[00:07:33] Brittany Grubbs: It sounds so. I don’t know if it’s going to sound like the best advice or I don’t even know how to word it. But really it’s just that it’s the observation. Like I tell them at the beginning, I’m like, I’m going to get quiet at some points and I’m going to step back and it’s going to feel so awkward. But I just want you guys to keep chatting, just talk to each other real lightly as like and just, you know, that gives that it feels slow, right? Like it feels soft and intimate and it’s quiet, but it’s working and they’re really being themselves. Now, for some grumpy dads, I give them breaks, like I give small children breaks. I kid you not like I will get their shots and then I’m like, okay, dad, why don’t you go hang out in the back with your older son or older sister? And I still have them in the frame so that it gives that nice layering effect. But they’re technically on their break and they don’t feel like they’re in the photos. But they are and it looks good. So I’m like, That works. That works for me.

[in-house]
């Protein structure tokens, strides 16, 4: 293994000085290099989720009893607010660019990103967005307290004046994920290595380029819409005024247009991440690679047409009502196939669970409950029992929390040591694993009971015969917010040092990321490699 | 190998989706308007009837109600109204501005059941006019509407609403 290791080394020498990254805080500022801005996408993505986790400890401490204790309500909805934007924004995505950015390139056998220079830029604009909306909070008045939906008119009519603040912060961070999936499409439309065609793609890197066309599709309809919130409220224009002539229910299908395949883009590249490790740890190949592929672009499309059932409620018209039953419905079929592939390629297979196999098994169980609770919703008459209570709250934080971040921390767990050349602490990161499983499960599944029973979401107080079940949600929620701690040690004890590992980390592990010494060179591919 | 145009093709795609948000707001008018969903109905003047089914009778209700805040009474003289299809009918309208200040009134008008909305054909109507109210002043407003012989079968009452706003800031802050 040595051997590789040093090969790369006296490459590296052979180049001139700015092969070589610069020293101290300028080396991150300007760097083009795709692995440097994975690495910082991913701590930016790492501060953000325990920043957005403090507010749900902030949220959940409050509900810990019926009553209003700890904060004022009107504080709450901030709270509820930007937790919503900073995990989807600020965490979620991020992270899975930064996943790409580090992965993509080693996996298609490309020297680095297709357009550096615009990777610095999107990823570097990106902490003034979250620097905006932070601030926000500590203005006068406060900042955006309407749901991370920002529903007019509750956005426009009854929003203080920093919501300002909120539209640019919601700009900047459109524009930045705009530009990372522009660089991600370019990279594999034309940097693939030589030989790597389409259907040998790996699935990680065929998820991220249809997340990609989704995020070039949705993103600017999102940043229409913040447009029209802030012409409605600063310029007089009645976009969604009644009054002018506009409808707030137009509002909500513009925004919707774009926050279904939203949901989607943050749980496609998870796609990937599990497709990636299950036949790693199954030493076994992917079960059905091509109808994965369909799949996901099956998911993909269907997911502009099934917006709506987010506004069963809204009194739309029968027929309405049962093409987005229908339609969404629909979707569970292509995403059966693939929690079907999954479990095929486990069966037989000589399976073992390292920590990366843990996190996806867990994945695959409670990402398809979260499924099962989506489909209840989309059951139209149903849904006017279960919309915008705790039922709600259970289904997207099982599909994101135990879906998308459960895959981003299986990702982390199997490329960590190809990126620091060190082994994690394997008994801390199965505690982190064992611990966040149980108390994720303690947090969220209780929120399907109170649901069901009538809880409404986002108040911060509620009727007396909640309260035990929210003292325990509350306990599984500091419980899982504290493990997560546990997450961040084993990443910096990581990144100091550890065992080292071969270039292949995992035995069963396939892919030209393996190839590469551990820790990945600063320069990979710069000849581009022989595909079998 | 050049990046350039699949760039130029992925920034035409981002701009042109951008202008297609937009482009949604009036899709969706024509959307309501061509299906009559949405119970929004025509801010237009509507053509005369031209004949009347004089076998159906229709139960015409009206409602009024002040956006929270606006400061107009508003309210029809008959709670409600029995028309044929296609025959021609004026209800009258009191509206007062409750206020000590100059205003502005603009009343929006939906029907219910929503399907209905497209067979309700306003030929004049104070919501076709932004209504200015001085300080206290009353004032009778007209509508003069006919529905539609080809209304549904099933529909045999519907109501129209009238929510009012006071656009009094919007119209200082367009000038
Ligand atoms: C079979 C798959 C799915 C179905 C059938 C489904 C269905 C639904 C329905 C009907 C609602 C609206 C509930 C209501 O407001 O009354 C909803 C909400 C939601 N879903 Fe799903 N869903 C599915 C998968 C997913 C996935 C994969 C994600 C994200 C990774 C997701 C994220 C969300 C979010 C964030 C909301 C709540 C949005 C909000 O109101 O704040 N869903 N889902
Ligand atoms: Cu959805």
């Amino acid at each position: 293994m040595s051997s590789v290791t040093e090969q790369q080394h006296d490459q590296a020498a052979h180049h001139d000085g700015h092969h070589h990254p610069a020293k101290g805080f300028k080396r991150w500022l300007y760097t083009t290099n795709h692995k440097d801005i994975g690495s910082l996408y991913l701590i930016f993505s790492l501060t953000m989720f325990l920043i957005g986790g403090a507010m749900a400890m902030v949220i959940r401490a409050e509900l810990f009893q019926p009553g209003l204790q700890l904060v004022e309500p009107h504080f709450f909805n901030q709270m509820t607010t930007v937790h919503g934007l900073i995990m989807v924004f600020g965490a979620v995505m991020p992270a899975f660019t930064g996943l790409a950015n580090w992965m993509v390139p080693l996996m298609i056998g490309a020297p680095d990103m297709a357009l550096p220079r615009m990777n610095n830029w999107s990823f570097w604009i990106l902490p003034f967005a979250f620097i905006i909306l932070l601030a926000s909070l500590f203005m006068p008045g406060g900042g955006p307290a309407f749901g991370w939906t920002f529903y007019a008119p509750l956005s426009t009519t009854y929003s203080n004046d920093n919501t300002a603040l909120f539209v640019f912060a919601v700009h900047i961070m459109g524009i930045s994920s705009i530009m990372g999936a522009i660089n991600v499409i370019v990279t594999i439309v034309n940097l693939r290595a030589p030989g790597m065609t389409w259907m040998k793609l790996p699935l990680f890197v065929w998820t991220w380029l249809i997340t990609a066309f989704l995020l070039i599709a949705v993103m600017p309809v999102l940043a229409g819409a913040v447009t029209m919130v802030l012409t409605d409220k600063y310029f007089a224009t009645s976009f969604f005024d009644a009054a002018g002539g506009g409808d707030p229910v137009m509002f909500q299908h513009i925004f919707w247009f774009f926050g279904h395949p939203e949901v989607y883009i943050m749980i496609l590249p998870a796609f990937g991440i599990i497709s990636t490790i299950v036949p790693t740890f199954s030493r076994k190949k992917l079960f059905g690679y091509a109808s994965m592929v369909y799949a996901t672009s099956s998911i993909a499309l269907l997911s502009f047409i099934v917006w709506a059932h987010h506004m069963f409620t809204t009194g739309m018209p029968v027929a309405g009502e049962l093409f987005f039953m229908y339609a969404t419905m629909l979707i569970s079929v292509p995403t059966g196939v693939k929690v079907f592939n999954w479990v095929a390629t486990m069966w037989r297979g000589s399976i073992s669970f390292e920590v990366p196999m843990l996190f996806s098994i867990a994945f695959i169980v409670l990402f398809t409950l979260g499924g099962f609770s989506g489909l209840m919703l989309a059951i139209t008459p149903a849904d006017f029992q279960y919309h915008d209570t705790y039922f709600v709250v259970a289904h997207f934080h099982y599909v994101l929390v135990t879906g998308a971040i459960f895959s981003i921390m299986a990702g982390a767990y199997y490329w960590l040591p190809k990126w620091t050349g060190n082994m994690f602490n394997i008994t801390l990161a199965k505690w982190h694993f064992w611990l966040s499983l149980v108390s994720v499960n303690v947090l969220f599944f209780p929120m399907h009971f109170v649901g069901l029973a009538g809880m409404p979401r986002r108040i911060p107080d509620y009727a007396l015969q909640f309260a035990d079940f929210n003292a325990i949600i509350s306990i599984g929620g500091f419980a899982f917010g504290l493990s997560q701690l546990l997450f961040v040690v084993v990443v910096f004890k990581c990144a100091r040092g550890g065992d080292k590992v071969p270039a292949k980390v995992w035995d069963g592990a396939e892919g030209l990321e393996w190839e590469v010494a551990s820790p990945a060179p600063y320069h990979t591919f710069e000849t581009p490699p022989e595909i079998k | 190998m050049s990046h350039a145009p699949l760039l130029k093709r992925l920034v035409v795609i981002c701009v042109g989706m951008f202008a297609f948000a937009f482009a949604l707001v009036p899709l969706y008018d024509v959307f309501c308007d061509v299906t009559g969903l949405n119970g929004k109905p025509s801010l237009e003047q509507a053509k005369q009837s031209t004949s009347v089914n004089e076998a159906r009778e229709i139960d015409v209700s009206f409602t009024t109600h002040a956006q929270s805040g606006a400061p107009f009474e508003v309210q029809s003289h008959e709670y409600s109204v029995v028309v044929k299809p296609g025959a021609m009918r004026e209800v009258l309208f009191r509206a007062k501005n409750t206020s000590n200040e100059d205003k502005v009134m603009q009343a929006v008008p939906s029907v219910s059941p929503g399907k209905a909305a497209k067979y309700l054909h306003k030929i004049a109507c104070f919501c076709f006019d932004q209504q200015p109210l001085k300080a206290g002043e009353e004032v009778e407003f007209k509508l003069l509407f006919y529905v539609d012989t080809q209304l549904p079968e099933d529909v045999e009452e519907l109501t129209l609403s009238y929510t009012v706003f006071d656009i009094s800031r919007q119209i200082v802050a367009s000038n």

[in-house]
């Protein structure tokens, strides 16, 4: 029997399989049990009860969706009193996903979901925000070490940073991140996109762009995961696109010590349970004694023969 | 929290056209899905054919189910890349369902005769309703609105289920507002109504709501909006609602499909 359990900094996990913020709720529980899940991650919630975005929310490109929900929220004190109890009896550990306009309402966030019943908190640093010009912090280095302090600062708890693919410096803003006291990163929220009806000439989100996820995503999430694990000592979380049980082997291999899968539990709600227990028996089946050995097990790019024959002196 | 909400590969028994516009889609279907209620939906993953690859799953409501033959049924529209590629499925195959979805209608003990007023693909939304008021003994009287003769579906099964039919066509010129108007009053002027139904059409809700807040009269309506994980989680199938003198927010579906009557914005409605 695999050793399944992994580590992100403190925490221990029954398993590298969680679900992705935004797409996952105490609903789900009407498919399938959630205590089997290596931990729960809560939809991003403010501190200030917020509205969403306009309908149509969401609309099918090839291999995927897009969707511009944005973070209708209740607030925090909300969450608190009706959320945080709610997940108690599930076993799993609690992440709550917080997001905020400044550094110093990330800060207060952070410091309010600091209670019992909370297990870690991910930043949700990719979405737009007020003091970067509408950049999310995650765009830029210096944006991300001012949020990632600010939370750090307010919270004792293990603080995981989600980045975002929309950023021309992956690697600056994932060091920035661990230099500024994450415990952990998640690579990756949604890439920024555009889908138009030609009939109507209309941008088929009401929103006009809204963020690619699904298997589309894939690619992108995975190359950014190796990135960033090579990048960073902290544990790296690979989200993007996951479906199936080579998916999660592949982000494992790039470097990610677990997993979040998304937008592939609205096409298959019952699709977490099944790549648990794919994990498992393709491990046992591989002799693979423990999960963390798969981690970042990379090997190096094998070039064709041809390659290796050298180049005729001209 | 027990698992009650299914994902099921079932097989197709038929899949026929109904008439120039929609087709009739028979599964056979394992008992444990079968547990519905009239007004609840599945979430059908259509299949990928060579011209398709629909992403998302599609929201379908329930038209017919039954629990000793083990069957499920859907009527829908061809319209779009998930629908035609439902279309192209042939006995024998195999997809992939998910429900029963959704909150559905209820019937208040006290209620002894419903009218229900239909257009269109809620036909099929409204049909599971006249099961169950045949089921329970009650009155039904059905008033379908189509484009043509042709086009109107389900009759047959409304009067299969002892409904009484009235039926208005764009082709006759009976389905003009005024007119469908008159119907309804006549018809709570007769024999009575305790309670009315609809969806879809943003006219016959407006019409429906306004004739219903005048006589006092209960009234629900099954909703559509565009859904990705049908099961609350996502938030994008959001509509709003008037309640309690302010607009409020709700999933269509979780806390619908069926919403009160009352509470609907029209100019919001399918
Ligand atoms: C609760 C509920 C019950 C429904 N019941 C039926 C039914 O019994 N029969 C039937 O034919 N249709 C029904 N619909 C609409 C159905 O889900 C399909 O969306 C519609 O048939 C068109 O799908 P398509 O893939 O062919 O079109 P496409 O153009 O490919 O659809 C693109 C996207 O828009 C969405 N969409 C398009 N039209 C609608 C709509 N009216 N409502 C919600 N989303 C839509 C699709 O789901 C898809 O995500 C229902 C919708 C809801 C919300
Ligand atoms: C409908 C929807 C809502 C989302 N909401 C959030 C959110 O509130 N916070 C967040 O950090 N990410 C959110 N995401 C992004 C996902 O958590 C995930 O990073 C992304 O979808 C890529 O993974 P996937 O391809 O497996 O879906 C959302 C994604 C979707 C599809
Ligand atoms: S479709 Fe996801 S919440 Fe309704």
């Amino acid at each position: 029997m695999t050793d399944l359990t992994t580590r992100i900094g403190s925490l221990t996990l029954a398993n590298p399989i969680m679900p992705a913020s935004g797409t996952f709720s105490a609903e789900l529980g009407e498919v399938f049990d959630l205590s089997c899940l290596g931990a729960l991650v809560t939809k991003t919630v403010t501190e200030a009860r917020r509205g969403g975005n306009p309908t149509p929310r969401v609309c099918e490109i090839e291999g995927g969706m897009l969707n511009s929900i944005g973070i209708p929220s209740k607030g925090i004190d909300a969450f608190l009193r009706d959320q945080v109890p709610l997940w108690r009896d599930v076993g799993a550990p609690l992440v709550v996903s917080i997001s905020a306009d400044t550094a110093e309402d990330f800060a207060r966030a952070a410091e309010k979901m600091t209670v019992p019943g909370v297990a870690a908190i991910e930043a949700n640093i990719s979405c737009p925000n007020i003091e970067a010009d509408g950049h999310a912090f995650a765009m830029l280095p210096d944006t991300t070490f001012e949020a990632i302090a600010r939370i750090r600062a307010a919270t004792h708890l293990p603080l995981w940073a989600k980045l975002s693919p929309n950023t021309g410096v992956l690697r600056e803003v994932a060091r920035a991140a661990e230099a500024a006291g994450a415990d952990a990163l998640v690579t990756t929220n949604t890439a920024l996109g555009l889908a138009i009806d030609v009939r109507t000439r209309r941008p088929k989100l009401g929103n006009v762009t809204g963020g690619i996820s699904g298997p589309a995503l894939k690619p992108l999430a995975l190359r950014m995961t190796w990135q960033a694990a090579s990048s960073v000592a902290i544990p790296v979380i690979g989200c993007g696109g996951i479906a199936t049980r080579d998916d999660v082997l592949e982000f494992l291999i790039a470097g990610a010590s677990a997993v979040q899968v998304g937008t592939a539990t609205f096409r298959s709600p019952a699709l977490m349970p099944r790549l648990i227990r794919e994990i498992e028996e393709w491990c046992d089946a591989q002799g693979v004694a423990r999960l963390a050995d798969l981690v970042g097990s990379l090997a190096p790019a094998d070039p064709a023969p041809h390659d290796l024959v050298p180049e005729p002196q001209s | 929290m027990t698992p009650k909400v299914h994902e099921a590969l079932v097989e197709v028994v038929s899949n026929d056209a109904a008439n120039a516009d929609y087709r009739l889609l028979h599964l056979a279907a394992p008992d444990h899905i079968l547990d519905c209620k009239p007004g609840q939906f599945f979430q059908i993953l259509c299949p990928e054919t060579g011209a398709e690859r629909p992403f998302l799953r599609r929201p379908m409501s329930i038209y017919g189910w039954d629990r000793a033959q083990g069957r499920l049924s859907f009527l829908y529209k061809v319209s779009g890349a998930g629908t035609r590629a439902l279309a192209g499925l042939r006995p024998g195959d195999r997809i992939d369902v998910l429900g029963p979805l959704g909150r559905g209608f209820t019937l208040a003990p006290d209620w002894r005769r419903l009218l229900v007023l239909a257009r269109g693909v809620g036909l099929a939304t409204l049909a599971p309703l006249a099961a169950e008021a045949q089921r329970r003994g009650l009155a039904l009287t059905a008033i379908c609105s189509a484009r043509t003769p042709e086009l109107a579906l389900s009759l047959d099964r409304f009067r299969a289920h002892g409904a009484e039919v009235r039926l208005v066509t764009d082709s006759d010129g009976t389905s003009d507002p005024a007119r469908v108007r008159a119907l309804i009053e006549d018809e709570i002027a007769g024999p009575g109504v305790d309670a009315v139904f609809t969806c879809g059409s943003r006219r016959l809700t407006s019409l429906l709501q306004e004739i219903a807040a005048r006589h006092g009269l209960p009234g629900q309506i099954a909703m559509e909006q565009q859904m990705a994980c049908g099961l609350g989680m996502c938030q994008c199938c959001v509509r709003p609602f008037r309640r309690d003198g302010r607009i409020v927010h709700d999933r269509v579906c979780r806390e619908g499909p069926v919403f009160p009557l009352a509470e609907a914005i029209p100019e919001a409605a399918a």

[00:08:29] Lisa DiGeso: I love that. One of my little techniques I usually will send Dad off with one of the children and I will be focused on Mom and the other child. And then when he’s not looking and he’s just being natural, then I’ll like swivel and and.  

[00:08:44] Brittany Grubbs: Start. 

[00:08:45] Lisa DiGeso: Shooting like and then until he notices and then he’s like, What are you doing? Like, I wasn’t ready yet. Like what I was looking for.

[00:08:55] Brittany Grubbs: Exactly. And then they love those photos and you’re like, Oh.

[00:08:59] Lisa DiGeso: And they do, right? Those are my favorites. And even the outtakes. Outtakes are my favorites, honestly. So your images are really an incredible combination of both authentic moments and those thoughtful and creative styling. So how much do you find goes into your sessions?